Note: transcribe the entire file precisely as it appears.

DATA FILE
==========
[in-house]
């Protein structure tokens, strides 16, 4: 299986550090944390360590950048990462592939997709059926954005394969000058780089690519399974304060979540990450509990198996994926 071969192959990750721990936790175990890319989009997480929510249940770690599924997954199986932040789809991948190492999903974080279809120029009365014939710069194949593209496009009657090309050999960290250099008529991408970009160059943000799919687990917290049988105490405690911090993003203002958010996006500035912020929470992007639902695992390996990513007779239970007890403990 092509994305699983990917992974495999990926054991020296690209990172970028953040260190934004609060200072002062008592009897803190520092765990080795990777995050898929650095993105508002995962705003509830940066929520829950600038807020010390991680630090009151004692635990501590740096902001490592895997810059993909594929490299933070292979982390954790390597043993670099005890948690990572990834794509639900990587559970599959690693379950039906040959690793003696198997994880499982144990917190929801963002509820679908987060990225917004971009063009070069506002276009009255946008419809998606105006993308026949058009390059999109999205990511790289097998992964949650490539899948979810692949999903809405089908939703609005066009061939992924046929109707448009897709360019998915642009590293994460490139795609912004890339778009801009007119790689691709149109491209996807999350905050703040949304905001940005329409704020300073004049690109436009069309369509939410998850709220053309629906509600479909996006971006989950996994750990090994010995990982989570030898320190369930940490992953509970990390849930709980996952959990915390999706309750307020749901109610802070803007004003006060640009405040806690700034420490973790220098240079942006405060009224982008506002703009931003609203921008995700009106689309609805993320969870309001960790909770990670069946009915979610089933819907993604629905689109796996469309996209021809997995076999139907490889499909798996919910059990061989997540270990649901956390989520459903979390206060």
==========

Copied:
[in-house]
């Protein structure tokens, strides 16, 4: 299986550090944390360590950048990462592939997709059926954005394969000058780089690519399974304060979540990450509990198996994926 071969192959990750721990936790175990890319989009997480929510249940770690599924997954199986932040789809991948190492999903974080279809120029009365014939710069194949593209496009009657090309050999960290250099008529991408970009160059943000799919687990917290049988105490405690911090993003203002958010996006500035912020929470992007639902695992390996990513007779239970007890403990 092509994305699983990917992974495999990926054991020296690209990172970028953040260190934004609060200072002062008592009897803190520092765990080795990777995050898929650095993105508002995962705003509830940066929520829950600038807020010390991680630090009151004692635990501590740096902001490592895997810059993909594929490299933070292979982390954790390597043993670099005890948690990572990834794509639900990587559970599959690693379950039906040959690793003696198997994880499982144990917190929801963002509820679908987060990225917004971009063009070069506002276009009255946008419809998606105006993308026949058009390059999109999205990511790289097998992964949650490539899948979810692949999903809405089908939703609005066009061939992924046929109707448009897709360019998915642009590293994460490139795609912004890339778009801009007119790689691709149109491209996807999350905050703040949304905001940005329409704020300073004049690109436009069309369509939410998850709220053309629906509600479909996006971006989950996994750990090994010995990982989570030898320190369930940490992953509970990390849930709980996952959990915390999706309750307020749901109610802070803007004003006060640009405040806690700034420490973790220098240079942006405060009224982008506002703009931003609203921008995700009106689309609805993320969870309001960790909770990670069946009915979610089933819907993604629905689109796996469309996209021809997995076999139907490889499909798996919910059990061989997540270990649901956390989520459903979390206060």